It’s been 40 years since the publication of Gordon Korman’s first novel for young readers (written when he was just 12 years old), This Can’t be Happening at Macdonald Hall. Who would have thought it would take that long for Korman’s stories about a couple of lovable troublemakers at a prestigious boy’s school to make it to the screen? Produced by Aircraft Pictures and premiering on YTV April 1, Bruno and Boots: Go Jump in the Pool brings Macdonald Hall and its students to life. The TV movie, filmed in Hamilton, stars Jonny Gray and Callan Potter as the title duo, Peter Keleghan as the headmaster, and Sabrina the Teenaged Witch alum Caroline Rhea as the headmistress of the nearby academy for girls.
Q&Q caught up with Korman during his recent visit to Toronto to ask him about his decades-long career and the enduring appeal of Bruno and Boots.
What is it like for you to see your work adapted for the screen? I’ve had a couple of experiences with TV adaptations of my books, but I have to say that Go Jump in the Pool was an almost surreal experience. The instant I saw a snapshot of Bruno and Boots, I was stunned at what a perfect match they were for the characters I created when I was a kid.
Did you have a fair amount of input in the TV movie? Aircraft Pictures kept me in the loop through pretty much every stage of development. But I tried to keep my influence to a minimum. In the end, this is not the book; it’s a film inspired by it. It has to succeed on its own merits. And it does – beyond the wildest dreams of my 12-year-old self. Obviously, there were ways in which the movie went in different directions than the original book, but I understand and agree with all those decisions.
How does the movie differ from your book? I guess the biggest difference is Miss Scrimmage. The idea of a hyper-anachronistic young-ladies-must-have-perfect-manners finishing school would just be bizarre to today’s kids. So we reinvented Miss Scrimmage’s as an ultra–New Age, experimental, almost Zen school. The amazing thing is that despite that change, Cathy and Diane stay exactly the same, and fit in perfectly.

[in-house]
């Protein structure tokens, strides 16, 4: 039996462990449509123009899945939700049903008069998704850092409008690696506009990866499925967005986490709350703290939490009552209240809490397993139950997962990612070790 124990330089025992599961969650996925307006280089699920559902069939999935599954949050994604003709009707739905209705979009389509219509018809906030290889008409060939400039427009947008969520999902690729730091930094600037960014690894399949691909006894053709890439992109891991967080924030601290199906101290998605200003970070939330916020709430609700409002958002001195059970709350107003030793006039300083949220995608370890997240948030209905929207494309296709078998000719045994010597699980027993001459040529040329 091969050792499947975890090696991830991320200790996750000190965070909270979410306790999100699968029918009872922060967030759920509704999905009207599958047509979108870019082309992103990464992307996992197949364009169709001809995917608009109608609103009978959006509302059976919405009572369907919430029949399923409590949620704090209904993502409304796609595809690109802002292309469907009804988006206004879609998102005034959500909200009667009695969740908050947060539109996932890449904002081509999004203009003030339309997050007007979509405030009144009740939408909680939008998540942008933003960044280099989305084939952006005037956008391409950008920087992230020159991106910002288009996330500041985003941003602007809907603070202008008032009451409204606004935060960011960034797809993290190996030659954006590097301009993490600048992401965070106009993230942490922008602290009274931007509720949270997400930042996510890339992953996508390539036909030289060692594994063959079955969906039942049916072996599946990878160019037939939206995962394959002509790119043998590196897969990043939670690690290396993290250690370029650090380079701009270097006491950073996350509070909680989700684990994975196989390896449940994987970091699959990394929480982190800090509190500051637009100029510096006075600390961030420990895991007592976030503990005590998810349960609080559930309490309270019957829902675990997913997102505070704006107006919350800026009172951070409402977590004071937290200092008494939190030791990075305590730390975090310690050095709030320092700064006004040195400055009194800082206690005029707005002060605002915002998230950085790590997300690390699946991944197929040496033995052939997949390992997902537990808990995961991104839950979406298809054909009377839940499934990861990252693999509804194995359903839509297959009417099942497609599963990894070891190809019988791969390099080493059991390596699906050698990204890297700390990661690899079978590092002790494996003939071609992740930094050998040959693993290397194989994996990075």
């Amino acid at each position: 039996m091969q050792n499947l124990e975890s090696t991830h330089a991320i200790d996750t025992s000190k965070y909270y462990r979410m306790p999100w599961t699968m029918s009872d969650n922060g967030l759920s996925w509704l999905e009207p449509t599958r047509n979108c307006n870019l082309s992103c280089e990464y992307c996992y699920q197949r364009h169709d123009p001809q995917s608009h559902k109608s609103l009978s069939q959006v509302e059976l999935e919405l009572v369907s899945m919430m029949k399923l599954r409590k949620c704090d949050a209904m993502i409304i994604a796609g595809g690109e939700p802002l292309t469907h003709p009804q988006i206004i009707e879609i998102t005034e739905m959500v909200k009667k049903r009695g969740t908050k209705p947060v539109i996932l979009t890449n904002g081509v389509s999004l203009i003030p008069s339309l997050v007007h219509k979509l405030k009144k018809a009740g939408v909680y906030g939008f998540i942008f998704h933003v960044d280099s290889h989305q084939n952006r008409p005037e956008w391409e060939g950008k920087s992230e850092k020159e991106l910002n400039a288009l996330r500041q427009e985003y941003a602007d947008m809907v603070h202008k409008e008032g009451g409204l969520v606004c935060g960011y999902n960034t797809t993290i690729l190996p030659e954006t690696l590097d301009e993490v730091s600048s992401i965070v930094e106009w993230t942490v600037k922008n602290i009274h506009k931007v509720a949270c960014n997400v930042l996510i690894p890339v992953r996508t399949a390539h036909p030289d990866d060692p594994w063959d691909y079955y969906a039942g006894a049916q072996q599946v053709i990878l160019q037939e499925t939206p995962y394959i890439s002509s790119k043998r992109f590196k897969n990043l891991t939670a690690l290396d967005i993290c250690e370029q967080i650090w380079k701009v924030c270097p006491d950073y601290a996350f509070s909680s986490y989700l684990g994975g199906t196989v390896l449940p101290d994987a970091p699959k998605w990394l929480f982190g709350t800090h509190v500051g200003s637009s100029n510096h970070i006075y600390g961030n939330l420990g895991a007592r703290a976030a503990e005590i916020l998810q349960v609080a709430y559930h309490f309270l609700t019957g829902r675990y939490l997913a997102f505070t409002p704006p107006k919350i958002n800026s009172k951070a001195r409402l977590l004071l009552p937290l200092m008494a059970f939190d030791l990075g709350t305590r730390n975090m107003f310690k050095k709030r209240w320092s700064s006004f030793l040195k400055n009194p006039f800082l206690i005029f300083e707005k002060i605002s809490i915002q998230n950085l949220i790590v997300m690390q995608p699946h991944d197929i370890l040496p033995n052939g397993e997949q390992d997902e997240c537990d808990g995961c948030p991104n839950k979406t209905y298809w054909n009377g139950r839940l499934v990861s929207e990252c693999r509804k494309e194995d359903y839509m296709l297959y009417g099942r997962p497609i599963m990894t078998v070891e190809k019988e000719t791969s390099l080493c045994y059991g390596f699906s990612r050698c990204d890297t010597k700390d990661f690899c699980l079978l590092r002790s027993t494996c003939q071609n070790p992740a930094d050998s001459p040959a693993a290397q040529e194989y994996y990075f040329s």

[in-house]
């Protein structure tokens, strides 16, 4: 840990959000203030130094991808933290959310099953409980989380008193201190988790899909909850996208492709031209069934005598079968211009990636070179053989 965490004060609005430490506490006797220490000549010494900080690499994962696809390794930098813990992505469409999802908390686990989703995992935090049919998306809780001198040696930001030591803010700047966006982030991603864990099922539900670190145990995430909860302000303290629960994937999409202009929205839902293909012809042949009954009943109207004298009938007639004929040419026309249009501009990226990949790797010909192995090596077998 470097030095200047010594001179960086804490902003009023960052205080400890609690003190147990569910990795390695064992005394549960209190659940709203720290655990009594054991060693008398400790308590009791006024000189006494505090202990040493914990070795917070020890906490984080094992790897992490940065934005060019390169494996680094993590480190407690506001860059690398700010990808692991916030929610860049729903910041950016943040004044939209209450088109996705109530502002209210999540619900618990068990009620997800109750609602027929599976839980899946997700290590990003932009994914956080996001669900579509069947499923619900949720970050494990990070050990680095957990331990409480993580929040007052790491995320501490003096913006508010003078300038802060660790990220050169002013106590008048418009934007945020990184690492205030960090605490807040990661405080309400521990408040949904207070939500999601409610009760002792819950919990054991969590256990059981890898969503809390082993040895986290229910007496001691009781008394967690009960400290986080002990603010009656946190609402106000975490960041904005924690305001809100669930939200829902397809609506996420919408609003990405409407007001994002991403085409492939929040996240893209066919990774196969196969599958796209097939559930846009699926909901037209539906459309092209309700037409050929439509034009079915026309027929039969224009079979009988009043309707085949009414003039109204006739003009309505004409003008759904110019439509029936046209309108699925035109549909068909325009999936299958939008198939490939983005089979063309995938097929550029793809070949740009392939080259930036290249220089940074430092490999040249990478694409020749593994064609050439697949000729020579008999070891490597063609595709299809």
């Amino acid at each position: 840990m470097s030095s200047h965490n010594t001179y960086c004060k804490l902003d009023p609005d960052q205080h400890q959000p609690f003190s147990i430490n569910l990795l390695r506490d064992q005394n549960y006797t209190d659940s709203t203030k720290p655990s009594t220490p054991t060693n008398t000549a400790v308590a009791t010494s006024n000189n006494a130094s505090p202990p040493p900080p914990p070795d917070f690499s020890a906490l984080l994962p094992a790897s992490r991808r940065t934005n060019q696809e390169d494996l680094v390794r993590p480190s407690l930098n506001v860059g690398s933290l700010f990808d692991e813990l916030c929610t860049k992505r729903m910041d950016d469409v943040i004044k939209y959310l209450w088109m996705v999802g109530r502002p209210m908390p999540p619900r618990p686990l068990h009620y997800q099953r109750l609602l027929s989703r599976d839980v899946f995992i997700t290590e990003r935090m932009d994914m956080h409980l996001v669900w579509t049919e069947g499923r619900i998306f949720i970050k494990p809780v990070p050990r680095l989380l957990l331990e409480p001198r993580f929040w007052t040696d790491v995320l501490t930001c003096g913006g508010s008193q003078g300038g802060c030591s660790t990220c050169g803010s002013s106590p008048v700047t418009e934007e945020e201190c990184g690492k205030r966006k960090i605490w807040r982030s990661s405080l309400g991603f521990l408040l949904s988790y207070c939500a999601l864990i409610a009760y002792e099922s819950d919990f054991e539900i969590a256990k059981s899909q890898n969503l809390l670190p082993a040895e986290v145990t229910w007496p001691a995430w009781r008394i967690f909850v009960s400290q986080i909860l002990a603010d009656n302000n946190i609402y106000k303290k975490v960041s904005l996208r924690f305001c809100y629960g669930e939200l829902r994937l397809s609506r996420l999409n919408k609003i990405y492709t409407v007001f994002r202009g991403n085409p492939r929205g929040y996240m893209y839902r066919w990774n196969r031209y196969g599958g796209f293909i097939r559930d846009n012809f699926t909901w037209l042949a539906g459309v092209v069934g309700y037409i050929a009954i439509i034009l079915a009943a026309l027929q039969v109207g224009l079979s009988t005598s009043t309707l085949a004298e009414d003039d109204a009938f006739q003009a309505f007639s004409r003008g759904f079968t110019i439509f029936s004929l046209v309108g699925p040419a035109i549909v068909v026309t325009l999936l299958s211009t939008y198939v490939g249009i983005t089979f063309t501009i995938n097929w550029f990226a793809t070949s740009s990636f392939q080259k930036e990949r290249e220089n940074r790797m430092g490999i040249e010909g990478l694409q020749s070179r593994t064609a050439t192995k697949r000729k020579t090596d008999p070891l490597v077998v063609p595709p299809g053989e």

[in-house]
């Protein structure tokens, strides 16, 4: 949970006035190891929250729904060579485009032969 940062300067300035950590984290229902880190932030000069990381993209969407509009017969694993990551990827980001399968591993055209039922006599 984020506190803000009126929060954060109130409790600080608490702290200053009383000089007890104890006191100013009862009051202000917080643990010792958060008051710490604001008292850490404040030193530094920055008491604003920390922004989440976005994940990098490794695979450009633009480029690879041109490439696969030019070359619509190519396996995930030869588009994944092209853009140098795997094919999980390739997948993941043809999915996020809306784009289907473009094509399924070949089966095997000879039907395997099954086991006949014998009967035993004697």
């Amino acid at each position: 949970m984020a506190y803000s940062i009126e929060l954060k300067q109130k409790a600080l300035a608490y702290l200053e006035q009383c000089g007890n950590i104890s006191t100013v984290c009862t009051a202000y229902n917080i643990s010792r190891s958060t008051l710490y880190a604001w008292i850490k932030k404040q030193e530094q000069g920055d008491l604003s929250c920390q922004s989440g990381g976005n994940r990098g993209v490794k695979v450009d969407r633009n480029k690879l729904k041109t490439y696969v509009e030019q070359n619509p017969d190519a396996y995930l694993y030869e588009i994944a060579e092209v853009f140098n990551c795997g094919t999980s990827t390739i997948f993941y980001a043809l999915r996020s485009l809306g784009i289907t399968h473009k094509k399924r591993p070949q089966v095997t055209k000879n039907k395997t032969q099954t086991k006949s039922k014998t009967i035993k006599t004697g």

It’s been 40 years since you wrote This Can’t Be Happening at Macdonald Hall. Why do you think the book – the series, really – has had such enduring appeal? Honestly, I can’t answer that. I’m just beyond thrilled that it’s true. If I had to guess, I’d say it has something to do with the enduring nature of friendship. Technology changes, the world changes, but the experience of being a best friend stays the same. I think it always will.
The world is much different now than it was when you were 12. Absolutely, I’d write Macdonald Hall very differently today – and I’d probably ruin it. I was so much closer to the ages of my characters and readers back then. I’ll never have those instincts again. I love the books I’m writing now, but there’s something in the work I did as a teenager that I can’t tap into anymore.
You’ve been incredibly prolific in your career. How do you come up with so many ideas? As an only child, I kept myself entertained by being creative. That’s how I look at my job today: I get paid for making things up.
What’s coming up next for you? Mostly, I’m going to keep on writing. I’m in the middle of a trilogy – Masterminds – and I have two more books coming out in 2016 – Slacker, a stand-alone novel, and Jingle, which is a Christmas/holiday book connected to my Swindle series.
You’ve spent most of your life as an author. Have you ever thought, “That’s it, I’m done. Time to try something else”? Seriously? Am I qualified to do anything else? It’s astounding (and wonderful) to me that, at age 52, I’m attending the premiere of a movie based on a story I wrote the summer after Grade 8. Yet, at the same time, I honestly feel that my best work is still ahead of me.
Mick Jagger once said he couldn’t imagine singing “Satisfaction” at age 45, and he continues to do it as a septuagenarian and a peer of the realm. I’m totally comfortable with the idea of continuing to write companion novels to my Grade 7 English assignment.